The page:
To better understand the mechanisms leading to the formation of thrombi of hazardous sizes in the bulk of the blood, we have developed a kinetic model of shear-induced platelet aggregation (SIPA). In our model, shear rate regulates a mass-conservative population balance equation which computes the aggregation and disaggregation of platelets in a cluster mass distribution. Aggregation is modeled by the Smoluchowski coagulation equation, and disaggregation is incorporated using the aggregate breakup model of Pandya and Spielman. Previous experimental data for SIPA have been correlated with a special case of this model where only the two-body collision of free platelets was considered. However, the two-body collision theory is oblivious to the steady-state condition, and it required the use of a shear-dependent aggregation efficiency parameter to fit it to experimental data. Our method not only predicts steady states but also correlates with literature data without employing a shear-dependent aggregation efficiency. PMID:26228488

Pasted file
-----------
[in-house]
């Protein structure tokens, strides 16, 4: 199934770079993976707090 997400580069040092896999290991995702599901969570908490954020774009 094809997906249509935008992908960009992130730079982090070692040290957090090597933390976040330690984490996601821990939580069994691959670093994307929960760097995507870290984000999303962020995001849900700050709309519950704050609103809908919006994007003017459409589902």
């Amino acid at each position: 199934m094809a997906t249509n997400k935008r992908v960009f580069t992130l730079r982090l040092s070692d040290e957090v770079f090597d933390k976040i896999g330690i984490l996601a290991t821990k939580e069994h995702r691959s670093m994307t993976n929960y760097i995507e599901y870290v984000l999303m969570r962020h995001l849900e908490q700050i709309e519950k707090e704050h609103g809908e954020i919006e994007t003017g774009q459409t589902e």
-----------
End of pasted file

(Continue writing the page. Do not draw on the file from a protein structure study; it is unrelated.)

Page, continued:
12. Platelets in hemostasis and thrombosis: Novel mechanisms of fibrinogen-independent platelet aggregation and fibronectin-mediated protein wave of hemostasis

    PubMed Central

    Hou, Yan; Carrim, Naadiya; Wang, Yiming; Gallant, Reid C.; Marshall, Alexandra; Ni, Heyu

    2015-01-01

    Abstract Platelets are small anucleate cells generated from megakaryocytes in the bone marrow. Although platelet generation, maturation, and clearance are still not fully understood, significant progress has been made in the last 1-2 decades. In blood circulation, platelets can quickly adhere and aggregate at sites of vascular injury, forming the platelet plug (i.e. the first wave of hemostasis). Activated platelets can also provide negatively charged phosphatidylserine-rich membrane surface that enhances cell-based thrombin generation, which facilitates blood coagulation (i.e. the second wave of hemostasis). Platelets therefore play central roles in hemostasis. However, the same process of hemostasis may also cause thrombosis and vessel occlusion, which are the most common mechanisms leading to heart attack and stroke following ruptured atherosclerotic lesions. In this review, we will introduce the classical mechanisms and newly discovered pathways of platelets in hemostasis and thrombosis, including fibrinogen-independent platelet aggregation and thrombosis, and the plasma fibronectin-mediated “protein wave” of hemostasis that precedes the classical first wave of hemostasis. Furthermore, we briefly discuss the roles of platelets in inflammation and atherosclerosis and the potential strategies to control atherothrombosis. PMID:26541706

  13. 21 CFR 864.5700 - Automated platelet aggregation system.

    Code of Federal Regulations, 2010 CFR

    2010-04-01